"No Place For A Loser" that was about one thing that annoys me which is lazy bastards, and especially people that don't do anything with their lives. I find that it annoys me, you know some people grow or are born into poverty; some people are born wealthy and I was... I wasn't born into poverty but I certainly wasn't born into wealth, and a Council Estate type vibe is what I grew up in and I get a but pissed off with people who are born into that situation and use it as an excuse to do nothing with their life. I find there is something quite wrong with that and I understand that the odds are against them because they ARE, but I don't. And I wish that people would stop using that as an excuse. Okay, times are hard for you or whatever, but you know, if you are young and healthy; you have got no excuse in my opinion. If you are disabled and can't do it, or whatever, it is a different story altogether and I know for people who are a bit older and unemployed, like my father for example; who is about fifty years old and unemployed you know there is no chance of him getting back into work and it is soul destroying and there is nothing worse than that. But when you are young and healthy; you know for me, in a country like the UK, there is no excuse for it, you can do something with your life, you know. You can take pride in whatever you do; like Muhammad Ali once said that if he was a garbage collector; he would be the best garbage collector the world had ever seen, and I think that attitude should be adopted by more people and that is my point which they will love coming from somebody in Genesis! (laughter) as if I am a multi millionaire, so anyway, that's that...

"Space Oddity" well, we wrote that for David Bowie! (laughter)

SW: The reason it is there is the reason that Ray started singing: Bowie, Ziggy Stardust, Hunky Dory and all that kind of stuff, when we grew up we always had music around the house but really the thing that convinced him to become a singer was Bowie, and he used to listen to that all the time. In fact, the first thing we ever... the first thing we ever played on stage was "Jean Genie"...

RW: Along with which I may have told you before; "Carpet Crawlers" and a song from Neil Young; the prelude version of "it"; "After The Goldrush", were the first three songs we ever played and I always remember saying that in interviews and people going; 'Oh, sure...'

SW: That's absolutely true.

TWR: That's certainly an eclectic mix. The thing that struck me when I listened to the album and did the review; the one track that stood out was that because I could imagine everyone having such a good time recording that, it just sounded as though it was fun....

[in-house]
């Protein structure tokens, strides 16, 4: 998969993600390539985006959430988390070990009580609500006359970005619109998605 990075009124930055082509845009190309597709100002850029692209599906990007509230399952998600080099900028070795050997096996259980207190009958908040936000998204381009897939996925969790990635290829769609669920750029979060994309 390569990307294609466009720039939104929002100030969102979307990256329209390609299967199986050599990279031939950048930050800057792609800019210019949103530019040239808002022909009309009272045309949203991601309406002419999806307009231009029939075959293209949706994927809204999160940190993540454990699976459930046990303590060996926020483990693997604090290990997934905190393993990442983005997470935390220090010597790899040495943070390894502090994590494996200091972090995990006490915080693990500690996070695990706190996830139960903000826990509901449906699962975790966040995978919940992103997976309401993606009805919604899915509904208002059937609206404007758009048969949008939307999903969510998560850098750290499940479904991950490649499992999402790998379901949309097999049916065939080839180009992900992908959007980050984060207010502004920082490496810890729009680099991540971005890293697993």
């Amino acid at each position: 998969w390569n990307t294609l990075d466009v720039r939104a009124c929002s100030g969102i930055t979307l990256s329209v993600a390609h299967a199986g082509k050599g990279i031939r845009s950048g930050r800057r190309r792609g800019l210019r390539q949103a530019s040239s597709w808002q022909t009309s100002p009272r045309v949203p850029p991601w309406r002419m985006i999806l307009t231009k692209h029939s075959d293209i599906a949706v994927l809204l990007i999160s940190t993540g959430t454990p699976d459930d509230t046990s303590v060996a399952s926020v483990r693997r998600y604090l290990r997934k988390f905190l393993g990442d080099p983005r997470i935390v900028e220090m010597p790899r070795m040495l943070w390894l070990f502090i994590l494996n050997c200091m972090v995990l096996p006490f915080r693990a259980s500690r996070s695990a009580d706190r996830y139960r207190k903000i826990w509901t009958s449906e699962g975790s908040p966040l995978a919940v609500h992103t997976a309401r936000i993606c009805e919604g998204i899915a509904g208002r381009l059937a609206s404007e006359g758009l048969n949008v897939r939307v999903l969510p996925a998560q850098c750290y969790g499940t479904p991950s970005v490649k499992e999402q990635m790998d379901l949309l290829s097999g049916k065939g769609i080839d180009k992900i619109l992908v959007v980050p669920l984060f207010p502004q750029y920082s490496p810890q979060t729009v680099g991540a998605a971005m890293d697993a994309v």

SW: I think the whole thing was you know, when you do a cover you can't really make it better than the original because the original... not with that type of song because if it has been Number One, you aren't going to better it really, are you? You can only get to Number One again. But it's not really about that; its about paying homage really to someone who was a big influence.

RW: It gave John a chance to play a few bass notes really! (laughter) that was the real reason. Its' funny actually because with that one, Ian Huffam who was engineering our album for us, went away one weekend and we were recording in my studio... we weren't recording any of the bass in my place because as soon as you turned the bass up too loud the whole building was vibrating! (laughter)...

JH: It was a last minute thing as well because I had a listen to the track the night before and I came over the following morning to put down a version with some of the nuances of it and from the original hopefully, and I had only had a couple of hours that night to do it and that made it a lot better because I wasnít too concerned about trying to copy it to the exact thing but to try and get the looseness.

RW: It's very good and the bass line and the whole song sounds a complete shambles but it works. It seems to work.

SW: Doing things which are a complete shambles is a speciality of ours! (laughter) We are very good at that and having heard the rehearsal you will be aware of that! (laughter)

RW: "Gypsy", what's that one about?

SW: It's about Nir (laughter)

RW: Nir had a sexual experience once (laughter).

SW: His ONLY sexual experience! (laughter) Finally! (laughter).

RW: "Gypsy" is a story about... purely fiction, a story about a blind man being in love with a gypsy girl and the only... he can touch her; he can smell her but he can't see her, and that is the basis. It is a kind of love story based on that idea and it was inspired partly by the U2 video for "All I Want Is You" and the video portrayed a midget at a circus, in love with the trapeze artist who was beautiful, and he was small and there was no way he was ever going to get this girl so he tried to become a trapeze artist as well and he fell off the thing and killed himself! (laughter). He fell off the tightrope which was sad really but there it is. I always laugh when you are doing German radio interviews and you are trying to explain it...

JH: We had this classic on NBC when Ray said he had gone bankrupt and, after a pause, the interviewer came back and said: 'So, after the bank robbery...' (laughter)

RW: "Ghost" is an interesting one for Genesis fans because...

SW: You missed a song; you missed "I Hear You Calling" and that was about a trip to Amsterdam.

JH: This is about a boys trip to Amsterdam...